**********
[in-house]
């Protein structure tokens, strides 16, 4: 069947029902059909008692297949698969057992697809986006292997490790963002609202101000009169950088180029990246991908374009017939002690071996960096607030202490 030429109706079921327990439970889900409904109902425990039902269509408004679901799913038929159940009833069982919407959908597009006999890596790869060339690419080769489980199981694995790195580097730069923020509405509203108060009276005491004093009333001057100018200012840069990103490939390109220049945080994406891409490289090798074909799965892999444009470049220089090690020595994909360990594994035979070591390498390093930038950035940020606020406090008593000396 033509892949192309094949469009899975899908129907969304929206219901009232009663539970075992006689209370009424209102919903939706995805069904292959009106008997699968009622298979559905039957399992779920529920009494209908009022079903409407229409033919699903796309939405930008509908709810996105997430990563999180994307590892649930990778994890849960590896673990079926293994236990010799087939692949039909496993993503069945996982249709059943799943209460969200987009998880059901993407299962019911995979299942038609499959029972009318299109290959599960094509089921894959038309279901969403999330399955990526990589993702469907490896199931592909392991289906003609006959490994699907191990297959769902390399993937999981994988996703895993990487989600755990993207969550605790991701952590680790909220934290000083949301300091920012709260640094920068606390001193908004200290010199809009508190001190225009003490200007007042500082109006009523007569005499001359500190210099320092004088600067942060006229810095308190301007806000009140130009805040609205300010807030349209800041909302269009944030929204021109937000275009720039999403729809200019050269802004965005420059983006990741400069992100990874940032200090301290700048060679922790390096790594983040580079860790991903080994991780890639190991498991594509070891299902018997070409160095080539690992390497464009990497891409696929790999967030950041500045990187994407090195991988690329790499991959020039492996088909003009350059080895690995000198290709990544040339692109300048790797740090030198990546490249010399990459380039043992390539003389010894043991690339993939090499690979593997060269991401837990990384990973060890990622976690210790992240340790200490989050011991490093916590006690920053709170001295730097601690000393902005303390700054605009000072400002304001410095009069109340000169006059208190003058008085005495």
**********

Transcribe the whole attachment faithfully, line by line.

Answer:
[in-house]
């Protein structure tokens, strides 16, 4: 069947029902059909008692297949698969057992697809986006292997490790963002609202101000009169950088180029990246991908374009017939002690071996960096607030202490 030429109706079921327990439970889900409904109902425990039902269509408004679901799913038929159940009833069982919407959908597009006999890596790869060339690419080769489980199981694995790195580097730069923020509405509203108060009276005491004093009333001057100018200012840069990103490939390109220049945080994406891409490289090798074909799965892999444009470049220089090690020595994909360990594994035979070591390498390093930038950035940020606020406090008593000396 033509892949192309094949469009899975899908129907969304929206219901009232009663539970075992006689209370009424209102919903939706995805069904292959009106008997699968009622298979559905039957399992779920529920009494209908009022079903409407229409033919699903796309939405930008509908709810996105997430990563999180994307590892649930990778994890849960590896673990079926293994236990010799087939692949039909496993993503069945996982249709059943799943209460969200987009998880059901993407299962019911995979299942038609499959029972009318299109290959599960094509089921894959038309279901969403999330399955990526990589993702469907490896199931592909392991289906003609006959490994699907191990297959769902390399993937999981994988996703895993990487989600755990993207969550605790991701952590680790909220934290000083949301300091920012709260640094920068606390001193908004200290010199809009508190001190225009003490200007007042500082109006009523007569005499001359500190210099320092004088600067942060006229810095308190301007806000009140130009805040609205300010807030349209800041909302269009944030929204021109937000275009720039999403729809200019050269802004965005420059983006990741400069992100990874940032200090301290700048060679922790390096790594983040580079860790991903080994991780890639190991498991594509070891299902018997070409160095080539690992390497464009990497891409696929790999967030950041500045990187994407090195991988690329790499991959020039492996088909003009350059080895690995000198290709990544040339692109300048790797740090030198990546490249010399990459380039043992390539003389010894043991690339993939090499690979593997060269991401837990990384990973060890990622976690210790992240340790200490989050011991490093916590006690920053709170001295730097601690000393902005303390700054605009000072400002304001410095009069109340000169006059208190003058008085005495």